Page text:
The other crucial point made was the involvement the U.S. needed to help the workers of the People’s Republic of China to lead better lives. [9] Congress added some important points into the legislation to make sure that when China entered the World Trade Organization it could be reprimanded for crimes against the workers of the country, and certain markets would be mutually exclusive between the two countries. The People’s Republic of China’s businesses had to abide by human rights for their workers as stated in the internationally recognized worker rights. To monitor the workers’ rights Congress established that Congressional-Executive Commission on the People’s Republic of China. The commission was to monitor acts of China which reflect compliance or violation, compile lists of persons believed to be imprisoned, detained, or tortured due to pursuit of their human rights, monitor the development of the rule of law in China, and encourage the development of programs and activities of the U.S. government and private organizations with a goal of increasing the interchange of people and ideas. The committee formed, along with the United States Trade Representatives (USTR), and the International Trade Commission (ITC) was to give an annual report to the President.[10]

Congress believed that they needed to pass a bill that would help the economy stay stimulated if not have a higher growth than at the time.[11] The most productive and trouble-free way to keep the economy growing strong was to outsource and trade more with China. China was to help provide America with superior markets in industry, agriculture, and technology. Congress as whole thought that without these things America would fall behind economically and technologically to some enemies of America. If China did not get support from America they could go to another country that would not be so strict on their treatment of people, and they could use that country to gain access to the WTO. The down side to this was that no markets could provide and receive China’s goods like the United States markets could.[12]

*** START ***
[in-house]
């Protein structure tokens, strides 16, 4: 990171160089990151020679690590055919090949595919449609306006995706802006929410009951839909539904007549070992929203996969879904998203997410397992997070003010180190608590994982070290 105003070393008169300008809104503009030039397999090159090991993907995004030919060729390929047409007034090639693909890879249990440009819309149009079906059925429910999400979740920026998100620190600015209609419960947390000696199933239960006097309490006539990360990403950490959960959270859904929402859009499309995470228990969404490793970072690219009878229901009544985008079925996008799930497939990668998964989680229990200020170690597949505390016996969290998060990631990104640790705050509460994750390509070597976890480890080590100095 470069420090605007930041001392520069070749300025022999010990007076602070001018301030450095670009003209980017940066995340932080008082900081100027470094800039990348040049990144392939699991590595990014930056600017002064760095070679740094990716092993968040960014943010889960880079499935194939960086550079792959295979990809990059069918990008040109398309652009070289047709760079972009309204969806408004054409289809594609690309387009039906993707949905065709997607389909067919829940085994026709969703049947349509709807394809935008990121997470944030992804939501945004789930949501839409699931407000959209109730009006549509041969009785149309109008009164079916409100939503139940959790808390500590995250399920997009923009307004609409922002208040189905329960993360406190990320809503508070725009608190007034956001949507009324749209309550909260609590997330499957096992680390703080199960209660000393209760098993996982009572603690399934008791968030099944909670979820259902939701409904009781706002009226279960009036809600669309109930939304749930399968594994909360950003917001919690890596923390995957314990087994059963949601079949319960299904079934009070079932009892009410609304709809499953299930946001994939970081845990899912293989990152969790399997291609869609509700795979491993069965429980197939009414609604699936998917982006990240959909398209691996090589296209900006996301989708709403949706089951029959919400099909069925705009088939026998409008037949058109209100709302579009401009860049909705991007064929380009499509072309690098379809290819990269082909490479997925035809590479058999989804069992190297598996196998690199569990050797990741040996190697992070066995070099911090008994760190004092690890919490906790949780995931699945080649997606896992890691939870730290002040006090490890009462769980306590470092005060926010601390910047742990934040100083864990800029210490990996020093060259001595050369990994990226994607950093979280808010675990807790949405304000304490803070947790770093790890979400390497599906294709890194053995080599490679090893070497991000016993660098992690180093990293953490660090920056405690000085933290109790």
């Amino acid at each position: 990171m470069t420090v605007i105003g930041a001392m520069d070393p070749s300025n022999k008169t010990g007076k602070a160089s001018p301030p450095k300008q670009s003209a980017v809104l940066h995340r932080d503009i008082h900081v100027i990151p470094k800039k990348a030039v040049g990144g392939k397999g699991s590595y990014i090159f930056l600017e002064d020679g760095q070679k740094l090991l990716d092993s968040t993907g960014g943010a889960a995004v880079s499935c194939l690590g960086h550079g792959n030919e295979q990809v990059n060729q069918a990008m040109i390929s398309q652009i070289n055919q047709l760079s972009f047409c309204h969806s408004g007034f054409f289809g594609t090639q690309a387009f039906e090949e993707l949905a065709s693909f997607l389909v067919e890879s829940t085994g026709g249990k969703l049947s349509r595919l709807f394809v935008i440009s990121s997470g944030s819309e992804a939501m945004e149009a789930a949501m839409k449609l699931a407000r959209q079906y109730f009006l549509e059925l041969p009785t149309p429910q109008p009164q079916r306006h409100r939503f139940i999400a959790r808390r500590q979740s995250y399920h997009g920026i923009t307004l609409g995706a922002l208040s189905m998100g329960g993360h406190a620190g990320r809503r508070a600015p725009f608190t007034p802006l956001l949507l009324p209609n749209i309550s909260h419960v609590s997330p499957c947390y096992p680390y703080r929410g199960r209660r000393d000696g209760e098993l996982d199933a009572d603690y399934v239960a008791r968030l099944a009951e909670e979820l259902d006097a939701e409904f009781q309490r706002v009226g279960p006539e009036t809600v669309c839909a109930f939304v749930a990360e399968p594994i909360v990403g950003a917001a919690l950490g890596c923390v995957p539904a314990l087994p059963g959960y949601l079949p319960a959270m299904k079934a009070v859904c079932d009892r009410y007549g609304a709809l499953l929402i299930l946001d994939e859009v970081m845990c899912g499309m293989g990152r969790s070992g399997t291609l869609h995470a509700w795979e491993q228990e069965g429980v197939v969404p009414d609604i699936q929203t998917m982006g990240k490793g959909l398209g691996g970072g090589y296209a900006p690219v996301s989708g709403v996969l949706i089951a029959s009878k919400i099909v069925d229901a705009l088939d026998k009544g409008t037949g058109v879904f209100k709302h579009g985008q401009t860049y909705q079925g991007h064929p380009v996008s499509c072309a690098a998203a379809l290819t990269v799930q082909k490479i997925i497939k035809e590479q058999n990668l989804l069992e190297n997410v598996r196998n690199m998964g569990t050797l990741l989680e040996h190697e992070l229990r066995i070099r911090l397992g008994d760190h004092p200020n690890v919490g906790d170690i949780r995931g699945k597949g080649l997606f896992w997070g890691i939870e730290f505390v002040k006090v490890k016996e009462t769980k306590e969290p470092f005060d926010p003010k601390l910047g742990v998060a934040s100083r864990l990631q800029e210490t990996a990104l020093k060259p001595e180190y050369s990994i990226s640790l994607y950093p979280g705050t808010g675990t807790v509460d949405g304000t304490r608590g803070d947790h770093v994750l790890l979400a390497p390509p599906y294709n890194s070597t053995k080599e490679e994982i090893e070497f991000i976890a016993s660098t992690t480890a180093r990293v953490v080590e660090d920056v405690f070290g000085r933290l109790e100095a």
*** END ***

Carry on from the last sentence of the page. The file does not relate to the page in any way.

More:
The International Trade Commission’s report was the determination of China’s impacts on United States market, and how those certain disruptions can be remedied or expanded. The ITC was to find what domestic industries were being hurt by the trade and to present how the repair could be made. This was the most important part of the bill for most of the country. The bill breaks down to depending on how the different markets in the U.S. economy are doing it can use China’s markets as a catalyst to help stabilize when need be. The bill created a stir among Congress and the American people when presented because people did not believe that America could actually do anything to help regulate China’s treatment of workers.[13] Aside from people’s rights activists many business men believed in the bill to help flourish the different areas of industry. The legislation was passed by the House of Representatives on May 24, 2000 and by the Senate on September 19, 2000. Members of the senate wanted to add in amendments on treating their workers even better than stated in previous legislation, and to make the punishment for breaking the rules greater. Unfortunately Congress was up for re-election that year so due to time constraints all twenty four amendments were rejected. The President signed on Oct 10, 2000 and that day it became Public Law No: 106-286.[14] After being passed everything seemed to be going well for what Congress had decided on the piece of legislation. However, even when the legislation was passed economists warned that there could be serious repercussions if we granted China trade without putting more restrictions and repercussions if China contravened. The Department of Commerce did not believe that this was as important as the immediate future, and neither did Congress. Since the passing of the bill there have been three attempts to repeal the PNTR with China. The best attempt was in 2005 when Representative Sanders and sixty one cosponsors introduced a legislation that would repeal the Permanent Normal Trade Relations with China. Rep. Sanders said to the house, “anyone who takes an objective look at our trade policy with China must conclude that is an absolute failure and needs to be fundamentally overhauled.” The Representative goes into numbers of the trade deficit increased and the number of American jobs being lost to our overseas competitors. One point that Sanders did not make was the because of Congress’s time constraints, and the legislation being passed so quickly nothing in the way China treats its workers changed. The bill actually hurt Chinese workers’ rights in the end. [15]